Mobile work on the road, from home, in the office, from a client’s workplace, via email and phone. Employee, manager and client agree variable work location and hours to meet the demands of the job which requires flexibility from the employee. Employee manages own weekly work schedule and location around work requirements.

Career Break
Where an employee is granted leave of absence or sabbatical for an extended period of time on a full-time or part time basis (usually unpaid) e.g. up to 12 months. For example, employee may request a career break for reasons such as travel, school holidays, care for family, grandparent leave, study, or illness.

Gradual Return to Work
Where an employee gradually returns to ‘normal’ working arrangements on an incremental basis over a period of time e.g. after illness or parental leave. For example, employee is due to return from parental leave e.g. starts back 2 days for the first 6 months then 3 days after that, then 4 days after 2 years.

Part-Year or Variable Year Employment
Where an employee works for a certain number of months a year and then is granted unpaid leave for the remainder of the year (works for employers with seasonal work demands and employees needing more time off than the average 4 weeks annual leave). For example:

- Employee / employer agrees that they will work for only part of the year.
- An employee works for 9 months (not necessarily consecutive) of the year and is granted unpaid leave for the remaining 3 months. E.g. employee takes 1 month off every 4 months to look after children during school holidays.
Here are some ideas that can help you achieve an improved balance between work and family.

At work
- Make a daily ‘to-do’ list and prioritise the tasks.
- Break large tasks into smaller parts and action these one at a time based on the priority.
- Periodically review your work and ask yourself, “is this the best use of my time?” “what can I do to save myself time yet achieve the same outcome”?
- When feeling stretched, ask yourself, “would anything terrible happen if I didn’t do this today?” If the answer is “no,” then re-prioritise during busy periods.
- Ask for support when you need it and seek feedback on how you and your manager / team can work together better to support one another.
- Plan quiet time during the day when you can put your head down and focus on getting your work done – this is particularly important if you have a busy work schedule with many interruptions!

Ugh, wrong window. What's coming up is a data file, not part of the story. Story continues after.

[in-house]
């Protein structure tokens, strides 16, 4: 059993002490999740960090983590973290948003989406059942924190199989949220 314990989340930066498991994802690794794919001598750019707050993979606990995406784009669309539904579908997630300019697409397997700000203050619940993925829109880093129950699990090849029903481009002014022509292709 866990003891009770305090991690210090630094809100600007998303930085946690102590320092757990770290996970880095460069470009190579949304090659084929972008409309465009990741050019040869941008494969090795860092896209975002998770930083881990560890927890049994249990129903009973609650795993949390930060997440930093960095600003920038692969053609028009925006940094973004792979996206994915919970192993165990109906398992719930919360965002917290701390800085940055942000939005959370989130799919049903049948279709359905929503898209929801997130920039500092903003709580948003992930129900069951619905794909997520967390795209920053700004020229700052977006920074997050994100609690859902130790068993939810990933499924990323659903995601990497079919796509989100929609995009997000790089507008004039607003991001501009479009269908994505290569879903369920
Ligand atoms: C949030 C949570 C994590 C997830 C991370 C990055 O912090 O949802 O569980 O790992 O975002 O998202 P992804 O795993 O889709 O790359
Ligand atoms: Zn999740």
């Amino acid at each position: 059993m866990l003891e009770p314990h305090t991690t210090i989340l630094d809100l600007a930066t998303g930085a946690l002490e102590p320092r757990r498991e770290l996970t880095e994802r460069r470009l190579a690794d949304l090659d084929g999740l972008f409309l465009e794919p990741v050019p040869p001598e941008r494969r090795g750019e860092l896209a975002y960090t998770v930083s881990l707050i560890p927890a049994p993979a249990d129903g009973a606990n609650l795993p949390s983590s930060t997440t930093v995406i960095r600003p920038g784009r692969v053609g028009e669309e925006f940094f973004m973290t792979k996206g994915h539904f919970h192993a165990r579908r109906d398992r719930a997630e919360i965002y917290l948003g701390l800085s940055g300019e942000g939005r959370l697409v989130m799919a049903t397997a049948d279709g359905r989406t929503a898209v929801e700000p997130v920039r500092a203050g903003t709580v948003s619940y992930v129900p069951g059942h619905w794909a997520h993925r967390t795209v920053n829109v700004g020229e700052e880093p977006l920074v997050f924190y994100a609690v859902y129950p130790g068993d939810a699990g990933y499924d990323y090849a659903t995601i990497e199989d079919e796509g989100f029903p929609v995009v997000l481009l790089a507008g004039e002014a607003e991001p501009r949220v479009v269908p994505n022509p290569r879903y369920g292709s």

- Don’t try to pack too much into one day. Have realistic expectations of what you can achieve.
- At the end of the day, review your ‘to-do’ list and re-prioritise your work for the next day.
- Delegate!
- Because circumstances change don’t be afraid to re-negotiate expectations and flexible arrangements with your employer as required.
- Remember that if the homefront is organised, you will be more effective at work.

At home
- Plan, shop and prepare meals in advance when possible, making it easier to attend to when you get home. Consider shopping online to save time.
- Keep a family calendar to schedule holidays, events, appointments and other important times so you can plan work and other family commitments around these dates.
- Establish a family routine and share the household chores. e.g. if you do child care drop-off one day, your partner does the following day.
- Get help when you need it for the chores you can’t find time for. Eliminate unnecessary chores.
- Make time to relax. Reward yourself with the things that you enjoy doing in your personal time. This might include walking the dog once a week, going to yoga or seeing a movie with a friend.
- Don’t do too much and run yourself ragged, lean on your partner and family to help you when things get really hectic.
- Look for ways to manage your working week more simply, e.g. allocate a day a week that you have a takeaway dinner, change the sheets or do the shopping.
- Prepare yourself and the children the night before for the day ahead e.g. packing lunch, preparing clothes to wear etc.
- Plan nice things to do with your family on days off work, something to look forward to for both you and your children.
- Find time to exercise. Even a 20 minute walk twice a week can work wonders. This can be done to and from work, during lunch or with the family when you get home.

Sharing parental responsibilities
In over 65 per cent of Australian households, both parents work.

Sharing the responsibility of raising children is critical to achieving a satisfying work and family balance. Both parents are responsible for children they bring into the world. If one parent in a two working parent household is solely responsible for child rearing, pick-up and drop-off, cleaning, and preparing meals, in addition to maintaining their career and supporting their family financially, it can create an unsatisfactory, unbalanced home environment.

A good starting point is to write down all the chores and domestic duties that need to be performed throughout the week. Make sure you include the drop-off and pick-up times for the kids at child care or school.

Talk to your partner about how you can divide these responsibilities. If necessary, create a weekly calendar so family members know what their responsibilities are. If the children are old enough, assign chores to them. Other ideas are pre-cooking meals for the week on the weekends, and hiring a cleaner once every two weeks.

Loving and respecting one another’s life challenges and sharing parental responsibilities will create a more happy and harmonious home environment and loving partnership. And there may be time leftover for you and your partner to go out for dinner once a month!